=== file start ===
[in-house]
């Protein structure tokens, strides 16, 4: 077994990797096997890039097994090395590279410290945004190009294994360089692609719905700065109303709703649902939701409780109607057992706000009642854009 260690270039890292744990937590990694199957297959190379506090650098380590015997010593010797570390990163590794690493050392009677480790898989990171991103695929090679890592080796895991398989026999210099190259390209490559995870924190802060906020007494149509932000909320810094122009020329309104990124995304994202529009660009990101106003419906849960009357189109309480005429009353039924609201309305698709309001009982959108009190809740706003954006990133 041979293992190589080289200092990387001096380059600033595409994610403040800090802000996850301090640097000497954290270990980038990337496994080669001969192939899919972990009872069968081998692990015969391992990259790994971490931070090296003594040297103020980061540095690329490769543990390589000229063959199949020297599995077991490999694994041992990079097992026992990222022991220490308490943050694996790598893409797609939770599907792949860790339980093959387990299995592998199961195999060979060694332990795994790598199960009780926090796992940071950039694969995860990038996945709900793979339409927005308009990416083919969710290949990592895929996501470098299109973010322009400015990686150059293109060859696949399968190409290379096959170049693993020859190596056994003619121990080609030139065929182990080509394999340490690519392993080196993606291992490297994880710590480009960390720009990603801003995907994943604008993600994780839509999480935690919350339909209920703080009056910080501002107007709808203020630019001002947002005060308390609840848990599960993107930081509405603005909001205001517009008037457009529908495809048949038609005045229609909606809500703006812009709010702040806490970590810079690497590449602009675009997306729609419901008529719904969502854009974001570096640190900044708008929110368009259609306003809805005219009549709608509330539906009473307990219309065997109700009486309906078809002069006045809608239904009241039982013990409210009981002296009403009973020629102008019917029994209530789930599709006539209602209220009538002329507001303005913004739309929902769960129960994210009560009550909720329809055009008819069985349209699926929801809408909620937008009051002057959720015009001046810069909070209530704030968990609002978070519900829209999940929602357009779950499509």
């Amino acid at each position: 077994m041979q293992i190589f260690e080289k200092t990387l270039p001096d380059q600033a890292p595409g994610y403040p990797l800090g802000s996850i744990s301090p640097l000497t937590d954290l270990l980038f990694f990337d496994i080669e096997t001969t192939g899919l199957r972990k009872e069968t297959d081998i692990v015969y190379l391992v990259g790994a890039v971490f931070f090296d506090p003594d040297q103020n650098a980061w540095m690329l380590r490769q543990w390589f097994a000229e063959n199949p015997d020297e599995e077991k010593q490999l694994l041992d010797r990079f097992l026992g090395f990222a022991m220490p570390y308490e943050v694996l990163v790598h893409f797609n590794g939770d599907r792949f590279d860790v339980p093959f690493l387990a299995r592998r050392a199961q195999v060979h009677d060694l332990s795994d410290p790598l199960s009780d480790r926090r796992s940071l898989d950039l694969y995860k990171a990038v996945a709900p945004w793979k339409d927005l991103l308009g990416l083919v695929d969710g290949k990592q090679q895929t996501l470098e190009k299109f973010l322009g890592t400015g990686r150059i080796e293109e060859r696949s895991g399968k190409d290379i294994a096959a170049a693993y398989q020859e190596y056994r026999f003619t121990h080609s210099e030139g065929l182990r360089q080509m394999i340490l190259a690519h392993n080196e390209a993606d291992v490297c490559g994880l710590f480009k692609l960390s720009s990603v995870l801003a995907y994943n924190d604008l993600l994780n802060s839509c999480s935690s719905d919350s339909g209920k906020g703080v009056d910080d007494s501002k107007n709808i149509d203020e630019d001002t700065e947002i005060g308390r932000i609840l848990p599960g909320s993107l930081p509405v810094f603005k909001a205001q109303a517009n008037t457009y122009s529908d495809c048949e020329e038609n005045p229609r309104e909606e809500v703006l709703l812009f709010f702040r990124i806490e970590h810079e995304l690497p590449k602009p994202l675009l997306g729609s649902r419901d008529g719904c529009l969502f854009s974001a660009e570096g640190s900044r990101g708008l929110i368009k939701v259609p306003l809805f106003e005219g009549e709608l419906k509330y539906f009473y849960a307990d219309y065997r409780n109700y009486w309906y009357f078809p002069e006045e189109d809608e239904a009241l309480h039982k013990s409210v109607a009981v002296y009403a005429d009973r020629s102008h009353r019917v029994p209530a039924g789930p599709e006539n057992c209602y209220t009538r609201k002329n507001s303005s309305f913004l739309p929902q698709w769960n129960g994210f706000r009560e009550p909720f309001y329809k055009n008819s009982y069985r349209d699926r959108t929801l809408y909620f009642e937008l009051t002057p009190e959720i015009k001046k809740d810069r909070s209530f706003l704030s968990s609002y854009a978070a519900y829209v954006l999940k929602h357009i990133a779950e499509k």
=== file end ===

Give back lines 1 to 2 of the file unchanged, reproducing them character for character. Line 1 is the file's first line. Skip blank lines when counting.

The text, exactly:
[in-house]
């Protein structure tokens, strides 16, 4: 077994990797096997890039097994090395590279410290945004190009294994360089692609719905700065109303709703649902939701409780109607057992706000009642854009 260690270039890292744990937590990694199957297959190379506090650098380590015997010593010797570390990163590794690493050392009677480790898989990171991103695929090679890592080796895991398989026999210099190259390209490559995870924190802060906020007494149509932000909320810094122009020329309104990124995304994202529009660009990101106003419906849960009357189109309480005429009353039924609201309305698709309001009982959108009190809740706003954006990133 041979293992190589080289200092990387001096380059600033595409994610403040800090802000996850301090640097000497954290270990980038990337496994080669001969192939899919972990009872069968081998692990015969391992990259790994971490931070090296003594040297103020980061540095690329490769543990390589000229063959199949020297599995077991490999694994041992990079097992026992990222022991220490308490943050694996790598893409797609939770599907792949860790339980093959387990299995592998199961195999060979060694332990795994790598199960009780926090796992940071950039694969995860990038996945709900793979339409927005308009990416083919969710290949990592895929996501470098299109973010322009400015990686150059293109060859696949399968190409290379096959170049693993020859190596056994003619121990080609030139065929182990080509394999340490690519392993080196993606291992490297994880710590480009960390720009990603801003995907994943604008993600994780839509999480935690919350339909209920703080009056910080501002107007709808203020630019001002947002005060308390609840848990599960993107930081509405603005909001205001517009008037457009529908495809048949038609005045229609909606809500703006812009709010702040806490970590810079690497590449602009675009997306729609419901008529719904969502854009974001570096640190900044708008929110368009259609306003809805005219009549709608509330539906009473307990219309065997109700009486309906078809002069006045809608239904009241039982013990409210009981002296009403009973020629102008019917029994209530789930599709006539209602209220009538002329507001303005913004739309929902769960129960994210009560009550909720329809055009008819069985349209699926929801809408909620937008009051002057959720015009001046810069909070209530704030968990609002978070519900829209999940929602357009779950499509």